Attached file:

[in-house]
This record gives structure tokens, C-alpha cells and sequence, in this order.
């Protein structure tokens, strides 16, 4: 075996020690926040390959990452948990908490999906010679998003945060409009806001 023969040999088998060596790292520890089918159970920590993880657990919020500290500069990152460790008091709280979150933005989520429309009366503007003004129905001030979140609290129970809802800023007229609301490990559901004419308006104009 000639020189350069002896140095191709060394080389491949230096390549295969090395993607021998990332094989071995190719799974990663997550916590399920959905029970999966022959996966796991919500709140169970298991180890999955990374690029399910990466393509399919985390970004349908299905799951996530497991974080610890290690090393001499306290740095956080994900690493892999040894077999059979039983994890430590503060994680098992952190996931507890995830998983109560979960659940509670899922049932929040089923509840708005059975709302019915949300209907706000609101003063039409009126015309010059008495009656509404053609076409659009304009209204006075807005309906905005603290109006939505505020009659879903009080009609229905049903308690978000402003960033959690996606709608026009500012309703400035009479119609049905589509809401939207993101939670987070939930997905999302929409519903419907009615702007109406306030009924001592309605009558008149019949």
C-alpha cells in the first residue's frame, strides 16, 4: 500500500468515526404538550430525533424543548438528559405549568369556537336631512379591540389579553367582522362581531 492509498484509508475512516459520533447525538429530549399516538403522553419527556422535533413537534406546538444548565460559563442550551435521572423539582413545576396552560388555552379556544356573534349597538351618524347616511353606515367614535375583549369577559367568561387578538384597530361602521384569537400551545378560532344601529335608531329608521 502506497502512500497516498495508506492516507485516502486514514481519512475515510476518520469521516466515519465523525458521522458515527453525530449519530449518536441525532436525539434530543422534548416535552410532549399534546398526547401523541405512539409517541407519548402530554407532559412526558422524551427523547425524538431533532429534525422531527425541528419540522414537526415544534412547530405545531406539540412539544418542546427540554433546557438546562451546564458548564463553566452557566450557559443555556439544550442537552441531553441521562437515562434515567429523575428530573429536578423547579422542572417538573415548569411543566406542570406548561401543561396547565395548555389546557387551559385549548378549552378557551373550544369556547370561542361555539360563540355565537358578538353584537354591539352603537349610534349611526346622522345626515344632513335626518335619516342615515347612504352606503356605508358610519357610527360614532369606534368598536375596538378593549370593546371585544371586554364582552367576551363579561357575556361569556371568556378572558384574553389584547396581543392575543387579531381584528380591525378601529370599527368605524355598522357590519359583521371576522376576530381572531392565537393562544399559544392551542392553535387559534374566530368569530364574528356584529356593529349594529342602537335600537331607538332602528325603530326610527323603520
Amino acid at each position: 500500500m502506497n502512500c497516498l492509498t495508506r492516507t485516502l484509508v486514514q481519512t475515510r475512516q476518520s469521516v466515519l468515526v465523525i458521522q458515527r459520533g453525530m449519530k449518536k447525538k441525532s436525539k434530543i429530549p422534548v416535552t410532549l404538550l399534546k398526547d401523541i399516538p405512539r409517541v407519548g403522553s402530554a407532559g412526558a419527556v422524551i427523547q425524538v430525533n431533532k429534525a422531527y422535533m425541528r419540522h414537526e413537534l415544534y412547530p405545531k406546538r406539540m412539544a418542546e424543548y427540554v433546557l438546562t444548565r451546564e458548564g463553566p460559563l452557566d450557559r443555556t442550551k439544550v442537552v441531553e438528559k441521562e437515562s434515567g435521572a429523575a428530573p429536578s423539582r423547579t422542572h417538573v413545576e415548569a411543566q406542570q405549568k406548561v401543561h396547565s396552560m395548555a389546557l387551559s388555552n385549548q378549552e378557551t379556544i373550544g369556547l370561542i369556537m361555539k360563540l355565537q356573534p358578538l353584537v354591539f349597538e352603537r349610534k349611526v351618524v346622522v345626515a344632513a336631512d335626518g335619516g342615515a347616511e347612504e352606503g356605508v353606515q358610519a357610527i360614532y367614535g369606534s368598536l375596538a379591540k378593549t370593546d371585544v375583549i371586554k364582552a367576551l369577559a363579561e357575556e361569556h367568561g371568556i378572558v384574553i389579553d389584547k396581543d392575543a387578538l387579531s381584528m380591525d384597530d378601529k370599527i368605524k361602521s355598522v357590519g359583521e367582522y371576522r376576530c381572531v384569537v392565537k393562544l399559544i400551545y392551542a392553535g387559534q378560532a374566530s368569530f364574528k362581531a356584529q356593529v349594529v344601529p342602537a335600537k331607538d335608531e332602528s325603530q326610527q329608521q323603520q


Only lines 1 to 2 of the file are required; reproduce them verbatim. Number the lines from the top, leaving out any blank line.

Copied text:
[in-house]
This record gives structure tokens, C-alpha cells and sequence, in this order.